The best way to describe Puppet Killer, the feature debut from actor-director Lisa Ovies, is to simply “just go with it.” Similar to how Snakes on a Plane announced itself in its cheekily blunt title, the viewer should know what to expect here. As a result, one’s enjoyment of this horror comedy will depend on one’s willingness to accept the gleeful absurdity on display.
Filled visual gags and one-liners that reference everything from Child’s Play to Friday the 13th to A Nightmare on Elm St., the film will surely entertain those well-versed in horror. The premise alone reads like a greatest hits of genre tropes.
When Jamie (Aleks Paunovic) was a child he spent hours watching horror films with his mother Susan (Ovies) and Simon, a puppet that his mother passed down to him. Though his father, Robert (Geoff Gustafson), felt Jamie was far too young to see such gruesome films, he let his son continue the tradition with Simon long after Susan passed away. A decision that proved to be a point of contention with Robert’s new wife Janet (Johannah Newmarch).
A decade later Jamie is now a “teenage”, a term Ovies’ film uses loosely, and his friends plan to celebrate Christmas at his father’s old cabin in the woods. Having not visited the isolated cabin since his stepmother mysteriously disappeared, the teens’ plans for a weekend of drunken debauchery take an unexpected turn when Simon is discovered within an old box in the basement.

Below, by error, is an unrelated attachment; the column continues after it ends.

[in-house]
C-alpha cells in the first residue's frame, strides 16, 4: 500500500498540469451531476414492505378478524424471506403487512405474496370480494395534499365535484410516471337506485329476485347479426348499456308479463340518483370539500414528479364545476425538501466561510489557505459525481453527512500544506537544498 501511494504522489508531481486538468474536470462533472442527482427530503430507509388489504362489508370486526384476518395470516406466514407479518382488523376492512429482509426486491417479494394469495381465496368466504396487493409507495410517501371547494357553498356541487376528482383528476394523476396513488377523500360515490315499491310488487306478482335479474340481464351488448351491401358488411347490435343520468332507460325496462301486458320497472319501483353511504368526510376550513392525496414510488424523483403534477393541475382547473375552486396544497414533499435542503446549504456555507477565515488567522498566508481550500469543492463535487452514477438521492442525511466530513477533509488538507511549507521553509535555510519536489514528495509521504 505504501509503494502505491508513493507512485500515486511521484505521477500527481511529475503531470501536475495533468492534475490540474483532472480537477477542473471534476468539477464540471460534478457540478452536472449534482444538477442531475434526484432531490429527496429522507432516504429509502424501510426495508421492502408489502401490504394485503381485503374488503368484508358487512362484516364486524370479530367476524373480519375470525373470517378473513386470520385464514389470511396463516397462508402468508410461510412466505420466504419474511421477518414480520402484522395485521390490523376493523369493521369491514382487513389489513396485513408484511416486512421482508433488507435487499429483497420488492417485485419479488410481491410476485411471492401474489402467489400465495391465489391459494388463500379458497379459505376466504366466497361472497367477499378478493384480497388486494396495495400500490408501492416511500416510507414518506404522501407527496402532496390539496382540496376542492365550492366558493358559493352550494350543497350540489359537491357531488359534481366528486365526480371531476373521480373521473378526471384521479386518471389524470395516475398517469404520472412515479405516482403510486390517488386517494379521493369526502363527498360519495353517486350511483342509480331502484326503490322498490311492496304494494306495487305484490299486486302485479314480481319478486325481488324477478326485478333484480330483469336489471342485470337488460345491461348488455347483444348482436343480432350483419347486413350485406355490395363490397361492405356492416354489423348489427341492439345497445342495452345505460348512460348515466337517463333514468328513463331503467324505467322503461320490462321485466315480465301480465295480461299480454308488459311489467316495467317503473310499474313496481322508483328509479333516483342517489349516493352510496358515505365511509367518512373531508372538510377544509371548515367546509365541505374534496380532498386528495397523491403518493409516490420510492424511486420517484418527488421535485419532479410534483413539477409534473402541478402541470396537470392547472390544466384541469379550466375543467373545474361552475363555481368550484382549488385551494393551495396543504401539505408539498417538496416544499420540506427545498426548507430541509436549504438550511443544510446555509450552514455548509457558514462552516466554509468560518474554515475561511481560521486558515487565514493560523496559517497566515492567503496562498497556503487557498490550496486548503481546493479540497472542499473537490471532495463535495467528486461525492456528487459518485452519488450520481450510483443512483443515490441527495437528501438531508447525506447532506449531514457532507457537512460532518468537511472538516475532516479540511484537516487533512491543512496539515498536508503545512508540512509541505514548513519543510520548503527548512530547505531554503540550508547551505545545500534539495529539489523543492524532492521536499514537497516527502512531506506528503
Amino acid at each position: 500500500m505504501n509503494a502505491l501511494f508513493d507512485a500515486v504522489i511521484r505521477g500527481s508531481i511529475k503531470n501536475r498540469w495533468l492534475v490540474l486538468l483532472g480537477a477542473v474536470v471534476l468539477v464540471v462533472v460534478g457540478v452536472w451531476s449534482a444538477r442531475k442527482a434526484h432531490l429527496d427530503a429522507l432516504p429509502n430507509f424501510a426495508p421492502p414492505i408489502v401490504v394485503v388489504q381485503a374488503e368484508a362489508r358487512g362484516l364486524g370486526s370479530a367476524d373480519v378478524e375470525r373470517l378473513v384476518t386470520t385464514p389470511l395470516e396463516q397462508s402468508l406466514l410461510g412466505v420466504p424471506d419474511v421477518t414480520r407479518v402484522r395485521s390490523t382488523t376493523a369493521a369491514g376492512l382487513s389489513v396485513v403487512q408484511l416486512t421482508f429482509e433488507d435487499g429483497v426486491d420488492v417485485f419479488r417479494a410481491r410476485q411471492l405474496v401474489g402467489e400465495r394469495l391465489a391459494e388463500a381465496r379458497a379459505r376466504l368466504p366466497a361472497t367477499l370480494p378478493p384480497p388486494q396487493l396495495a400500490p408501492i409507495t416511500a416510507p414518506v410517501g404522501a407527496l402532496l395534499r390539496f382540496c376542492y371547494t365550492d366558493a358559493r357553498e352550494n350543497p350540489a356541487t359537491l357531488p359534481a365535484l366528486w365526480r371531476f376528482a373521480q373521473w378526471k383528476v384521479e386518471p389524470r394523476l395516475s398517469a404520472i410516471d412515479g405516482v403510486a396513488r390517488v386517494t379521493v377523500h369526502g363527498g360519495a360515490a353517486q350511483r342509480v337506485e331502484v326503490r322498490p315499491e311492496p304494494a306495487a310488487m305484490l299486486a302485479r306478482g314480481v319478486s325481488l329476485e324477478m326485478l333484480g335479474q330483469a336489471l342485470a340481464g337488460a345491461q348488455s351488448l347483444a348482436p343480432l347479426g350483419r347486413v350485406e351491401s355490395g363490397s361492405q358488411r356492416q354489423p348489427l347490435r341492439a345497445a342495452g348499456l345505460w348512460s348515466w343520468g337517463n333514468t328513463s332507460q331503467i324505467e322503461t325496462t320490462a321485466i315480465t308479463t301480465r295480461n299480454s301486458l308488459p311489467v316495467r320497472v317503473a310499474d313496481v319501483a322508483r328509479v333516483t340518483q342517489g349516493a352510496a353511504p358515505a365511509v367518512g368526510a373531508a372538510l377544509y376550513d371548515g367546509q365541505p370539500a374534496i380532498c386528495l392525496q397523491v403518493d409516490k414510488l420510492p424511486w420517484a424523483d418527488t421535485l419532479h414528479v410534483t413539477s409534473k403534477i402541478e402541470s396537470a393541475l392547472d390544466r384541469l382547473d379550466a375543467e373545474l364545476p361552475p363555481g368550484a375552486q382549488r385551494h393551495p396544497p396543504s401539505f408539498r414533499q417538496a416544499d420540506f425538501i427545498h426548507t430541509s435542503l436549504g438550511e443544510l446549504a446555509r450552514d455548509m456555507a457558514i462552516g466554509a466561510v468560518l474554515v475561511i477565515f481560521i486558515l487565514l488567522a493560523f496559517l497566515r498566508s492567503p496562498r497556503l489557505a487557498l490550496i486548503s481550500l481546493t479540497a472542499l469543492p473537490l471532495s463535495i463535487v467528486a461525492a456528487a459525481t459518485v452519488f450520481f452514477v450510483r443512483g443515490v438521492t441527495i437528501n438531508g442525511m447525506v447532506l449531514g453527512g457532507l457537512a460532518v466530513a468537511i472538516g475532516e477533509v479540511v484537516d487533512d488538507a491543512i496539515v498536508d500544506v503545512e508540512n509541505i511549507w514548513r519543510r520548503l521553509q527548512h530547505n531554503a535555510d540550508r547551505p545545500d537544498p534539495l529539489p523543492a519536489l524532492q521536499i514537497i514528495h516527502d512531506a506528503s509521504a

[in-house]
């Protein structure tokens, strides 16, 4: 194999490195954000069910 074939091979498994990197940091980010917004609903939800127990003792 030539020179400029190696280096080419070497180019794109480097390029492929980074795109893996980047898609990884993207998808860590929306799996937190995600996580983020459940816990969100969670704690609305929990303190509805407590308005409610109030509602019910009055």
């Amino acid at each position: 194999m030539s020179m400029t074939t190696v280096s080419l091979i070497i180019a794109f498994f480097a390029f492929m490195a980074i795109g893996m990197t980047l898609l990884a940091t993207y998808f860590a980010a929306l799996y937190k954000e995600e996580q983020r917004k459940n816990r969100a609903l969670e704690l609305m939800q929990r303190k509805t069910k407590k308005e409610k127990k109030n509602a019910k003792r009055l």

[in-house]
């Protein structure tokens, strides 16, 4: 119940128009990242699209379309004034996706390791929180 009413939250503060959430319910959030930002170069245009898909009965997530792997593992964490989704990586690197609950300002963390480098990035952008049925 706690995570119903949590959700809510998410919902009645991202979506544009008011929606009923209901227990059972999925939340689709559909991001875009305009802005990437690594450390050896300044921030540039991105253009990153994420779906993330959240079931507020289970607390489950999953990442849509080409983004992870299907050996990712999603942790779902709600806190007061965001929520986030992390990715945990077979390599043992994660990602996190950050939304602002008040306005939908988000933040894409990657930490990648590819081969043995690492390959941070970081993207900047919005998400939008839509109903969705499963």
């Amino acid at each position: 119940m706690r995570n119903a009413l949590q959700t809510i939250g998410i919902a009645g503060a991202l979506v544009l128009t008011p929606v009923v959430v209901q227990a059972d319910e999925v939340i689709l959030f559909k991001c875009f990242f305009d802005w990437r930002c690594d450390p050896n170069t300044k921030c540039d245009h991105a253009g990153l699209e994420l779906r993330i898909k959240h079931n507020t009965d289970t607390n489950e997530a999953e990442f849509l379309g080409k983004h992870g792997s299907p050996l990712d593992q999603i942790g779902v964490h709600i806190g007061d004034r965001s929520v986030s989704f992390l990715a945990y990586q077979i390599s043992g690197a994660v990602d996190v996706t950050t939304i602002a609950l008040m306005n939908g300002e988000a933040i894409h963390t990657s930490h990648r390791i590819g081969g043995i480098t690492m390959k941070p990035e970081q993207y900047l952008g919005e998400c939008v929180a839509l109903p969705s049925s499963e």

As one can expect, things quickly go south as the body count begins to rise. What makes this outlandish film work is the performances by the ensemble cast, which includes a deliciously dark cameo by the filmmakers Jen and Sylvia Soska. Delivering the right mixture of horror and camp, the performances provide Ovies with room to skew everything from masculinity in genre films to the myth that scary movies will damage children. Puppet Killer is not for everyone, but those willing to go with it will find much to enjoy.